Food of Complacency

Parashat Eikev

Food: Something many of us enjoy … and maybe often a little too much. Reading through our Torah portion, Eikev, I thought about the great holiday dinners of Pesach, Rosh HaShanah, Thanksgiving and others. There is nothing like that satiated feeling after an excellent meal, where you feel like curling up on the floor and drifting off into a “food coma.”

When we are without food, we cry out to God like our ancestors did in the wilderness, wondering why God has abandoned us. We kvetch and complain without faith in God’s provision. And yet, when God does bring nourishment into our lives, whether physically or spiritually, we often momentarily thank HaShem before wolfing down our food, and again fall quickly back into complacency.

Judaism teaches that in all things we must bless HaShem. And how much more so in those difficult times, like when we are happy, full, and content after a wonderful meal? Torah teaches us that although we are commanded to enjoy the finer things in life, we should remember there are finer spiritual delicacies as well:

A person does not live by bread alone but on everything that comes from the mouth of HaShem. (Deuteronomy 8:3)

Many faith traditions have a custom to bless God before we eat. We do this in Judaism as well. However, the Torah emphasizes that our greatest blessing should come AFTER we eat:

You will eat and be satisfied, and you will bless HaShem your God for the good land He has given you. (Deuteronomy 8:10)

Hence, the mitzvah for Birkat HaMazon. When our natural tendency is to slip into a food coma, Torah instructs us to acknowledge God after we have eaten so that even in our satisfaction, we give thanks to our Provider. This reminds us that our true life source is not physical food alone, but HaShem, the Creator of all things.

Moshe links the command to bless God after we have eaten to God’s provision of manna from heaven. The manna was a spiritual sustenance that the rabbis recognized nourished the soul as well as the body. According to the Lubavitcher Rebbe:

In truth however, Moshe’s words are applicable now as well, because it is not the physical efforts of working the land alone that causes the land to yield produce. Rather, man’s efforts merely create a ‘vehicle’ into which God places His blessings, and it is the Divine blessing which provides us with sustenance. Therefore, even the food which grows from the ground is in fact ‘food from heaven.’ (Likutei Sichos 16)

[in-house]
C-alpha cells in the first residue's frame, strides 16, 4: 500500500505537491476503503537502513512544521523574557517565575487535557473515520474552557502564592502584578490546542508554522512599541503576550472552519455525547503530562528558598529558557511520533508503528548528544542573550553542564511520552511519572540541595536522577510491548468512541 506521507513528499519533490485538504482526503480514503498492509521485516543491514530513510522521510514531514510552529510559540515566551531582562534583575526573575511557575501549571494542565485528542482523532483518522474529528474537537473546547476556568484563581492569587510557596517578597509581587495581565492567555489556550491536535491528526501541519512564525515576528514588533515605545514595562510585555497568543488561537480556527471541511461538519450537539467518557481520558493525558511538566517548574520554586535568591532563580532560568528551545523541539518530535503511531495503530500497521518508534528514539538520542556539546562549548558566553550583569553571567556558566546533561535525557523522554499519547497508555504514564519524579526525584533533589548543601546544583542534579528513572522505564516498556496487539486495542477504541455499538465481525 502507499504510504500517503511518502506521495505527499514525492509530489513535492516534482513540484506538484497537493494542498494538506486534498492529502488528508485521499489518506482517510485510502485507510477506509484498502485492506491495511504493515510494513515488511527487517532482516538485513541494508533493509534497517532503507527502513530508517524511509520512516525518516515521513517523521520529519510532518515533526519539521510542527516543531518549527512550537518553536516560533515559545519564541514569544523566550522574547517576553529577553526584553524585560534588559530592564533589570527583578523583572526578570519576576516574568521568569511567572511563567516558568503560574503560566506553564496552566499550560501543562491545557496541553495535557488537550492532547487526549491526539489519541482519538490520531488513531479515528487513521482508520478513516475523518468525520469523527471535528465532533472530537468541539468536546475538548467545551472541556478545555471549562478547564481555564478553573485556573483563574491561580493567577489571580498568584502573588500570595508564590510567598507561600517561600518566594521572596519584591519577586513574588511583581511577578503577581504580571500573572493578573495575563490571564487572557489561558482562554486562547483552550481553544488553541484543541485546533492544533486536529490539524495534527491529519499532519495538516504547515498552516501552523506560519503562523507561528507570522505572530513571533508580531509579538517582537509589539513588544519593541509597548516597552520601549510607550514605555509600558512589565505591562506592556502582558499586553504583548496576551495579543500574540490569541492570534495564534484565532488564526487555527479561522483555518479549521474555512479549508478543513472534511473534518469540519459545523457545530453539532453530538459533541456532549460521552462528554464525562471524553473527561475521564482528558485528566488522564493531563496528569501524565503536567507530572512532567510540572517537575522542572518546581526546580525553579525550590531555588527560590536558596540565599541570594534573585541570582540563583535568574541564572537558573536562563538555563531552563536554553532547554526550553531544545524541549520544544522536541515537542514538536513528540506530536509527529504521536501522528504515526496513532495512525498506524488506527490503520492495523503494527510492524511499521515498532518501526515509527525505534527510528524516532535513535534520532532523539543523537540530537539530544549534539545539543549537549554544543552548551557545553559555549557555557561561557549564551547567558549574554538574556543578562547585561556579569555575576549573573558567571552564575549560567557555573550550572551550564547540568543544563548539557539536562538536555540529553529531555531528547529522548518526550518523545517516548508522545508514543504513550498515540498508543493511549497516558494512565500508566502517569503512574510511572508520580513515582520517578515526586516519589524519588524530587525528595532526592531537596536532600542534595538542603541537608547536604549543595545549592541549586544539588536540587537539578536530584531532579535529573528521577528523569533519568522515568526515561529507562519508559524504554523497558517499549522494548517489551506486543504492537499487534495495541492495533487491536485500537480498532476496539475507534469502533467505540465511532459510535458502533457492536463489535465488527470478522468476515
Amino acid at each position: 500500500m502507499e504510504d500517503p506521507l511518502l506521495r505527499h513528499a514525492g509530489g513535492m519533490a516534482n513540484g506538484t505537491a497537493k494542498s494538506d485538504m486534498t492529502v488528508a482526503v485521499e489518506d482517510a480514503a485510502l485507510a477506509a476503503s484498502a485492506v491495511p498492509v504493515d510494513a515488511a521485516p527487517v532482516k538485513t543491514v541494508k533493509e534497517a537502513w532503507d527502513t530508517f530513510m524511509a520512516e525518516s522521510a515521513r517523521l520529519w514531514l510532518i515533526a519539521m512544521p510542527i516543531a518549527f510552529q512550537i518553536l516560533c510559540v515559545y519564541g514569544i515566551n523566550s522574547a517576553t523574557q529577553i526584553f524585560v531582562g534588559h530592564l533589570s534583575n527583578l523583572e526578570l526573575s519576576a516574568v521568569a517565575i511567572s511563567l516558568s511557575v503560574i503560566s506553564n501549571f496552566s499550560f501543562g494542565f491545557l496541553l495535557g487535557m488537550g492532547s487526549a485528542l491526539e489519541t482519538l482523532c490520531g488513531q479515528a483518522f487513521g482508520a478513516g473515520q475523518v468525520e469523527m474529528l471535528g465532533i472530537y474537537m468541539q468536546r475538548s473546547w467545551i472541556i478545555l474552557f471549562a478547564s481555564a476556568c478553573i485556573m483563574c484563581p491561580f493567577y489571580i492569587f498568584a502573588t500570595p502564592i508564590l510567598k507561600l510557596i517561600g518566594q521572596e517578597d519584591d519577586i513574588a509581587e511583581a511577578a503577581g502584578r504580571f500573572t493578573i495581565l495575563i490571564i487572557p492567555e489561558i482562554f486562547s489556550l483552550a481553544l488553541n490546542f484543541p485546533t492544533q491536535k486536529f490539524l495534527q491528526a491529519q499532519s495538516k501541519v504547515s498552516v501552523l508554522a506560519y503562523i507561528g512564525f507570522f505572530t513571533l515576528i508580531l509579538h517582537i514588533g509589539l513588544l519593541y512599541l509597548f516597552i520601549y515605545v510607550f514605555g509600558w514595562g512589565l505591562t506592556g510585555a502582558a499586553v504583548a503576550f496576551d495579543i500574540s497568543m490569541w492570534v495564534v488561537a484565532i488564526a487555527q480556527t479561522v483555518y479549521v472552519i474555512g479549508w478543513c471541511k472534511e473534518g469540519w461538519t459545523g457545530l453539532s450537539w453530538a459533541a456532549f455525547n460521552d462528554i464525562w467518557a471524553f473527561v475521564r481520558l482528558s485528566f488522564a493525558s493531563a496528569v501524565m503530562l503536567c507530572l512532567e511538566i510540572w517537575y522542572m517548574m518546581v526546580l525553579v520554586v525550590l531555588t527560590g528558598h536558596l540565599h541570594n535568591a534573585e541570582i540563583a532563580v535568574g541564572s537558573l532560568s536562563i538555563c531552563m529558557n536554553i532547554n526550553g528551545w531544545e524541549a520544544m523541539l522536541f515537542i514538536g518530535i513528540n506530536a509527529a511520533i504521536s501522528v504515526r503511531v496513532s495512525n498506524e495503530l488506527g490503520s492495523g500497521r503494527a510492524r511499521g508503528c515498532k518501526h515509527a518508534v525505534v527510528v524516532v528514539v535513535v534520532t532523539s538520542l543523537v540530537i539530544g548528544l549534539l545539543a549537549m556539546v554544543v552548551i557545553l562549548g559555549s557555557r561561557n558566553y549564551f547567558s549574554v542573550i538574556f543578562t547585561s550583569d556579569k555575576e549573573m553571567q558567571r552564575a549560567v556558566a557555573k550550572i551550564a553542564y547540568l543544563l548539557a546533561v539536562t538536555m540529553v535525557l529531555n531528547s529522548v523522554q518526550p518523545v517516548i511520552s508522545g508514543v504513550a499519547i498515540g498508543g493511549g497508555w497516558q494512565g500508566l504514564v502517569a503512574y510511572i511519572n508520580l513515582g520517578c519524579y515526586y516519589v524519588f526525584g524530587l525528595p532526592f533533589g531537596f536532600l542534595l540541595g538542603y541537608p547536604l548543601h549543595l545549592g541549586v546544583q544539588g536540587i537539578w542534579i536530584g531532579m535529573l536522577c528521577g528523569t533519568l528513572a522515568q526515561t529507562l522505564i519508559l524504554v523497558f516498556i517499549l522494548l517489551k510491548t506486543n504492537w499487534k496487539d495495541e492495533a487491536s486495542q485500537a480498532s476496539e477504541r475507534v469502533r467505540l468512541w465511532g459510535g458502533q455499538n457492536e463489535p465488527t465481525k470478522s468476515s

As we daily eat and are satisfied, let us not forget that it is not by bread alone that we live. When those times in our lives arise when it is easier to just slip into a food coma, let us overcome those moments and use them as a vehicle for blessing God. This was the lesson of our Mashiach when he too encountered temptation in the wilderness (see Matthew 4:1-4). Instead of giving-in to simple satisfaction, he countered the Adversary with the exact words from our Torah portion.

May we also remember that we do not live by bread alone. As followers of our Mashiach, we are continually nourished spiritually as well. As we eat, let us give thanks to our Creator and for His daily provision in our lives.

About Rabbi Joshua

I'm a Rabbi, writer, thinker, mountain biker, father and husband ... not necessarily in that order. According to my wife, however, I'm just a big nerd. I have degrees in dead languages and ancient stuff. I have studied in various Jewish institutions, including an Orthodox yeshiva in Europe. I get in trouble for making friends with perfect strangers, and for standing on chairs to sing during Shabbos dinner. In addition to being the Senior Rabbi of Beth Emunah Messianic Synagogue in Agoura Hills, CA, I write regularly for several publications and speak widely in congregations and conferences. My wife is a Southern-fried Jewish Beltway bandit and a smokin' hot human rights attorney... and please don’t take offense if I dump Tabasco sauce on your cooking.
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